Next year marks the tricentennial of England’s most notorious speculative mania. Even the great mathematician Sir Isaac Newton couldn’t resist The South Sea Company’s charms. Unicorn and cryptocurrency crazes suggest financial practices haven’t improved much over the centuries.
Interest rates are ultra-low and earnings are at record levels, so why has corporate investment slumped? In “Productivity and the Bonus Culture”, economist Andrew Smithers points the finger at soaring executive compensation. His rigorous diagnoses call for some radical cures.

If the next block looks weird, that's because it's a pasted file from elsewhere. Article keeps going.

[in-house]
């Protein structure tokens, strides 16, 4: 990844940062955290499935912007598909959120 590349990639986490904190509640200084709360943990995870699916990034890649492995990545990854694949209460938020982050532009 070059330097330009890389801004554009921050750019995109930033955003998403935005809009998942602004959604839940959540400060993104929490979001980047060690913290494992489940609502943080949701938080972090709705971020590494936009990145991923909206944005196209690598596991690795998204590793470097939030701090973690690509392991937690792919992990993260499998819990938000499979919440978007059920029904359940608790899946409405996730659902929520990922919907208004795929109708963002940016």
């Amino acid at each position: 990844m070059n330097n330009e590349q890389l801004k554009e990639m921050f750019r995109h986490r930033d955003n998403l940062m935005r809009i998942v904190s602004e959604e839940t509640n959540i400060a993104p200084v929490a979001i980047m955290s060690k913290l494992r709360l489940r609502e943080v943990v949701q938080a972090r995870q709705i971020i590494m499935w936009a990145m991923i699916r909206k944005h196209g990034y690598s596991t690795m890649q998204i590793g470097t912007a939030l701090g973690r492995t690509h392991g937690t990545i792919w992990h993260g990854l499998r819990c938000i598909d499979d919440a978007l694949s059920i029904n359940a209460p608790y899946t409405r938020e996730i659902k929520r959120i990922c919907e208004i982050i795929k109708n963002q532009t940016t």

In December 1718, the newly nationalised Banque Royale became France’s first de facto central bank. Under Scotsman John Law, it proceeded to issue paper money in what was arguably the first instance of quantitative easing. Central bankers take note: it ended very badly.